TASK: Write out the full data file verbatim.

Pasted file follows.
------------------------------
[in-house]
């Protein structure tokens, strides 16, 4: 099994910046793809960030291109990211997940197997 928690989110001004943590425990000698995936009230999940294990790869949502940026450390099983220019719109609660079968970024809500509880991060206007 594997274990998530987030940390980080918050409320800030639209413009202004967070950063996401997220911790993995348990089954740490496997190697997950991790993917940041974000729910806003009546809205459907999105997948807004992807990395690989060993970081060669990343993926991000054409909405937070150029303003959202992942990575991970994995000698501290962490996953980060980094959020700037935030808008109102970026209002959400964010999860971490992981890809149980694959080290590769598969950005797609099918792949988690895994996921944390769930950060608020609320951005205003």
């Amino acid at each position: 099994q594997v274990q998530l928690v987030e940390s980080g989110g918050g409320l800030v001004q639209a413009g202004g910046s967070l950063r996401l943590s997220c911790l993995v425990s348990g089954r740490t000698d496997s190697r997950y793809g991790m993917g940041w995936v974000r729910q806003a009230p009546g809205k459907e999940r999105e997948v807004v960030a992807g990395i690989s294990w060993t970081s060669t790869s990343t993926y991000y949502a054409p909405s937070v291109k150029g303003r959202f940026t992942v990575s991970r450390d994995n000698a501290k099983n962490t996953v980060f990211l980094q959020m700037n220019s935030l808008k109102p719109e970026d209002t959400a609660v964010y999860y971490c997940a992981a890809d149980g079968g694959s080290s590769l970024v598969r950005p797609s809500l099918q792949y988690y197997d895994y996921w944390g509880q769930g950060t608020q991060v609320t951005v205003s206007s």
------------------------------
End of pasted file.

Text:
[in-house]
């Protein structure tokens, strides 16, 4: 099994910046793809960030291109990211997940197997 928690989110001004943590425990000698995936009230999940294990790869949502940026450390099983220019719109609660079968970024809500509880991060206007 594997274990998530987030940390980080918050409320800030639209413009202004967070950063996401997220911790993995348990089954740490496997190697997950991790993917940041974000729910806003009546809205459907999105997948807004992807990395690989060993970081060669990343993926991000054409909405937070150029303003959202992942990575991970994995000698501290962490996953980060980094959020700037935030808008109102970026209002959400964010999860971490992981890809149980694959080290590769598969950005797609099918792949988690895994996921944390769930950060608020609320951005205003």
């Amino acid at each position: 099994q594997v274990q998530l928690v987030e940390s980080g989110g918050g409320l800030v001004q639209a413009g202004g910046s967070l950063r996401l943590s997220c911790l993995v425990s348990g089954r740490t000698d496997s190697r997950y793809g991790m993917g940041w995936v974000r729910q806003a009230p009546g809205k459907e999940r999105e997948v807004v960030a992807g990395i690989s294990w060993t970081s060669t790869s990343t993926y991000y949502a054409p909405s937070v291109k150029g303003r959202f940026t992942v990575s991970r450390d994995n000698a501290k099983n962490t996953v980060f990211l980094q959020m700037n220019s935030l808008k109102p719109e970026d209002t959400a609660v964010y999860y971490c997940a992981a890809d149980g079968g694959s080290s590769l970024v598969r950005p797609s809500l099918q792949y988690y197997d895994y996921w944390g509880q769930g950060t608020q991060v609320t951005v205003s206007s």